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The Golden Bough

Chapter 38. The Myth of Osiris
IN ANCIENT EGYPT the god whose death and resurrection were annually celebrated
with alternate sorrow and joy was Osiris, the most popular of all Egyptian deities; and
there are good grounds for classing him in one of his aspects with Adonis and Attis as a
personification of the great yearly vicissitudes of nature, especially of the corn. But the
immense vogue which he enjoyed for many ages induced his devoted worshippers to
heap upon him the attributes and powers of many other gods; so that it is not always easy
to strip him, so to say, of his borrowed plumes and to restore them to their proper owners.
The story of Osiris is told in a connected form only by Plutarch, whose narrative has been
confirmed and to some extent amplified in modern times by the evidence of the
monuments.
Osiris was the offspring of an intrigue between the earth-god Seb (Keb or Geb, as the
name is sometimes transliterated) and the sky-goddess Nut. The Greeks identified his
parents with their own deities Cronus and Rhea. When the sun-god Ra perceived that his
wife Nut had been unfaithful to him, he declared with a curse that she should be delivered
of the child in no month and no year. But the goddess had another lover, the god Thoth or
Hermes, as the Greeks called him, and he playing at draughts with the moon won from
her a seventy-second part of every day, and having compounded five whole days out of
these parts he added them to the Egyptian year of three hundred and sixty days. This was
the mythical origin of the five supplementary days which the Egyptians annually inserted
at the end of every year in order to establish a harmony between lunar and solar time. On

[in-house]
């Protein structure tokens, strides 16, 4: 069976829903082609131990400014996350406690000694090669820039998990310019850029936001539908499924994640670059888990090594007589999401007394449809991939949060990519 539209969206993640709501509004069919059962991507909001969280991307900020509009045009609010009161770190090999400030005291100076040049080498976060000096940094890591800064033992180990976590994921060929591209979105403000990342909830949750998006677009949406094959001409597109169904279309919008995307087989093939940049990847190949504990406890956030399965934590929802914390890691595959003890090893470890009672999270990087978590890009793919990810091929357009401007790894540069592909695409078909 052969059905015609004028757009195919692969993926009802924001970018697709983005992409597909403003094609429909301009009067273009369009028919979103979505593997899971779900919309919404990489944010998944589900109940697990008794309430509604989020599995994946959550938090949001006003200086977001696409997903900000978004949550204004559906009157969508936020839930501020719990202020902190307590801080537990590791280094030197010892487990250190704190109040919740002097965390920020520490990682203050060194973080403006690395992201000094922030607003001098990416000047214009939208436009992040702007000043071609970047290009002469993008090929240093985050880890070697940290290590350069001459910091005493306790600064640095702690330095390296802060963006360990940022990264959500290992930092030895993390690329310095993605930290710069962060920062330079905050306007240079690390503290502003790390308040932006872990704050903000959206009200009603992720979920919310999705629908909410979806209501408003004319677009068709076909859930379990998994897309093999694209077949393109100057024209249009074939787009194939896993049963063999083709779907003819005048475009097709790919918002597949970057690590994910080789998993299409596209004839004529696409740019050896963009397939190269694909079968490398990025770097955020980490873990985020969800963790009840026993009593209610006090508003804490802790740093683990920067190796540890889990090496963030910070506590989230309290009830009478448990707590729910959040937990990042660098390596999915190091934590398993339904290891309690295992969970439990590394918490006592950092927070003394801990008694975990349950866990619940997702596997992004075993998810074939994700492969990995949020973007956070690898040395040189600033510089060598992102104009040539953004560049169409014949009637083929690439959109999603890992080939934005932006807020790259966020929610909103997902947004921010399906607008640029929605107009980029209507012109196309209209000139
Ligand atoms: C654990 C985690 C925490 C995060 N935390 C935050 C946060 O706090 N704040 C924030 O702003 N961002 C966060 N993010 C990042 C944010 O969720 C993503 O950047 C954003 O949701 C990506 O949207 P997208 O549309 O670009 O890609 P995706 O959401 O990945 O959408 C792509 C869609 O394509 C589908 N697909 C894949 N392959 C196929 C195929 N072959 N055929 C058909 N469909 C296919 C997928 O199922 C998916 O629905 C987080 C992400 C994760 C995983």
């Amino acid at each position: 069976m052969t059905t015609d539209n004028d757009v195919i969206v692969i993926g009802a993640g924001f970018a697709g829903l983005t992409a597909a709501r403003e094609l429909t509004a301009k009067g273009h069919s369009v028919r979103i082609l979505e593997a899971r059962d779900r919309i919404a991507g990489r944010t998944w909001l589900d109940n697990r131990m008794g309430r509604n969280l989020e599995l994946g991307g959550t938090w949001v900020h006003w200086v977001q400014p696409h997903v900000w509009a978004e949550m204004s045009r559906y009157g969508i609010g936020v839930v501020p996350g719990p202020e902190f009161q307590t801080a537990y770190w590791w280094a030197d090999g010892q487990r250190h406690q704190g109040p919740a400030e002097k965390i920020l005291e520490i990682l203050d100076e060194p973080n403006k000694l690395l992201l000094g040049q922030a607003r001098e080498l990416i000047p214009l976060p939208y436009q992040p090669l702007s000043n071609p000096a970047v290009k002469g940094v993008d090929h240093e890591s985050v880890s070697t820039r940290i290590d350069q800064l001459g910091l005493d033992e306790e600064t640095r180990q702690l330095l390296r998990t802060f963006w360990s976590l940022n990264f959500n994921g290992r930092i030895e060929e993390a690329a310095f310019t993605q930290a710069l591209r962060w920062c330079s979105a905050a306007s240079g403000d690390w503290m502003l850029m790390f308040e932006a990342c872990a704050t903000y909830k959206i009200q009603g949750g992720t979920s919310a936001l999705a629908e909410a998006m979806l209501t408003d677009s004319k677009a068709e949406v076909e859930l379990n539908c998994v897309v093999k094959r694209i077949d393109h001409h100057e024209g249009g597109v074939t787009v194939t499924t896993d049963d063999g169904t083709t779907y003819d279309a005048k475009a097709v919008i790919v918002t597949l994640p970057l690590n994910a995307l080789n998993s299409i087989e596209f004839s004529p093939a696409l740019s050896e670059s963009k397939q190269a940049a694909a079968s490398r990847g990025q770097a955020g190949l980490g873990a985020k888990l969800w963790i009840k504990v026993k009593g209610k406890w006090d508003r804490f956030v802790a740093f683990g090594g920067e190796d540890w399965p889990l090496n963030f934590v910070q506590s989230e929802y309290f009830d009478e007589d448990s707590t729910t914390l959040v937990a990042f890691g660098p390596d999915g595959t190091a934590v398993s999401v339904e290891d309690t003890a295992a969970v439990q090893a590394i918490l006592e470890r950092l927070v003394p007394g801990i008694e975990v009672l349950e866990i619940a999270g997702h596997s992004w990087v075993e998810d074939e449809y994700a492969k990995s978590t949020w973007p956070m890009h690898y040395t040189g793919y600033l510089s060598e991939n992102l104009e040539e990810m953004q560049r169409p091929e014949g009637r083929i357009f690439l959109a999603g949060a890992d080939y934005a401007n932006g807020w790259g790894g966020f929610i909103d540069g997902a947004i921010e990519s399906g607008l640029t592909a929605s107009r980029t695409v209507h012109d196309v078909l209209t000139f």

these five days, regarded as outside the year of twelve months, the curse of the sun-god
did not rest, and accordingly Osiris was born on the first of them. At his nativity a voice
rang out proclaiming that the Lord of All had come into the world. Some say that a
certain Pamyles heard a voice from the temple at Thebes bidding him announce with a
shout that a great king, the beneficent Osiris, was born. But Osiris was not the only child
of his mother. On the second of the supplementary days she gave birth to the elder Horus,
on the third to the god Set, whom the Greeks called Typhon, on the fourth to the goddess
Isis, and on the fifth to the goddess Nephthys. Afterwards Set married his sister
Nephthys, and Osiris married his sister Isis.
Reigning as a king on earth, Osiris reclaimed the Egyptians from savagery, gave them
laws, and taught them to worship the gods. Before his time the Egyptians had been
cannibals. But Isis, the sister and wife of Osiris, discovered wheat and barley growing
wild, and Osiris introduced the cultivation of these grains amongst his people, who
forthwith abandoned cannibalism and took kindly to a corn diet. Moreover, Osiris is said
to have been the first to gather fruit from trees, to train the vine to poles, and to tread the
grapes. Eager to communicate these beneficent discoveries to all mankind, he committed
the whole government of Egypt to his wife Isis, and travelled over the world, diffusing
the blessings of civilisation and agriculture wherever he went. In countries where a harsh
climate or niggardly soil forbade the cultivation of the vine, he taught the inhabitants to
console themselves for the want of wine by brewing beer from barley. Loaded with the
 
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